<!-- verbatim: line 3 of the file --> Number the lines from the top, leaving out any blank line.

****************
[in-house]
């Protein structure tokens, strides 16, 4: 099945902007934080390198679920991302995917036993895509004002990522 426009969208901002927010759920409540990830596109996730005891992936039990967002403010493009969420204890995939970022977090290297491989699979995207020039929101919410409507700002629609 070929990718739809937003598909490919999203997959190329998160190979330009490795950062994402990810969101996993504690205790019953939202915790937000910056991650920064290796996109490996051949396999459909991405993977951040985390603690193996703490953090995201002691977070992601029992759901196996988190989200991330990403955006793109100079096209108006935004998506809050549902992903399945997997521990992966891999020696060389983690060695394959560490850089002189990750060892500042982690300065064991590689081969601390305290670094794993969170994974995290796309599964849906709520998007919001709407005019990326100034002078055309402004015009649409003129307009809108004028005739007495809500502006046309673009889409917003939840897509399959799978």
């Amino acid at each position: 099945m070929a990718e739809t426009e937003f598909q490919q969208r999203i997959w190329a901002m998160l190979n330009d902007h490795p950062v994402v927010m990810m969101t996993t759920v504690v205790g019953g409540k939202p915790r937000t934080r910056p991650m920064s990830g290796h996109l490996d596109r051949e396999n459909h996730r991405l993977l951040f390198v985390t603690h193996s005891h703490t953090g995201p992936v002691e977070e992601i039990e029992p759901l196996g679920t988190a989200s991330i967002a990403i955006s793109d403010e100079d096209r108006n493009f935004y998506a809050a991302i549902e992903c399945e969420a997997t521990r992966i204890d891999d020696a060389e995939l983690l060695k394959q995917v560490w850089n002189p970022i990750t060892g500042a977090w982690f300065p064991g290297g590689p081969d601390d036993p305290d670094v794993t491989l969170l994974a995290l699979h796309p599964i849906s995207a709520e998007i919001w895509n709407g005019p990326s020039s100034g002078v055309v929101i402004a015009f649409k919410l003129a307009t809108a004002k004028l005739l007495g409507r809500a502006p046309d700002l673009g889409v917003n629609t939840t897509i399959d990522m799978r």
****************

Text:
């Amino acid at each position: 099945m070929a990718e739809t426009e937003f598909q490919q969208r999203i997959w190329a901002m998160l190979n330009d902007h490795p950062v994402v927010m990810m969101t996993t759920v504690v205790g019953g409540k939202p915790r937000t934080r910056p991650m920064s990830g290796h996109l490996d596109r051949e396999n459909h996730r991405l993977l951040f390198v985390t603690h193996s005891h703490t953090g995201p992936v002691e977070e992601i039990e029992p759901l196996g679920t988190a989200s991330i967002a990403i955006s793109d403010e100079d096209r108006n493009f935004y998506a809050a991302i549902e992903c399945e969420a997997t521990r992966i204890d891999d020696a060389e995939l983690l060695k394959q995917v560490w850089n002189p970022i990750t060892g500042a977090w982690f300065p064991g290297g590689p081969d601390d036993p305290d670094v794993t491989l969170l994974a995290l699979h796309p599964i849906s995207a709520e998007i919001w895509n709407g005019p990326s020039s100034g002078v055309v929101i402004a015009f649409k919410l003129a307009t809108a004002k004028l005739l007495g409507r809500a502006p046309d700002l673009g889409v917003n629609t939840t897509i399959d990522m799978r």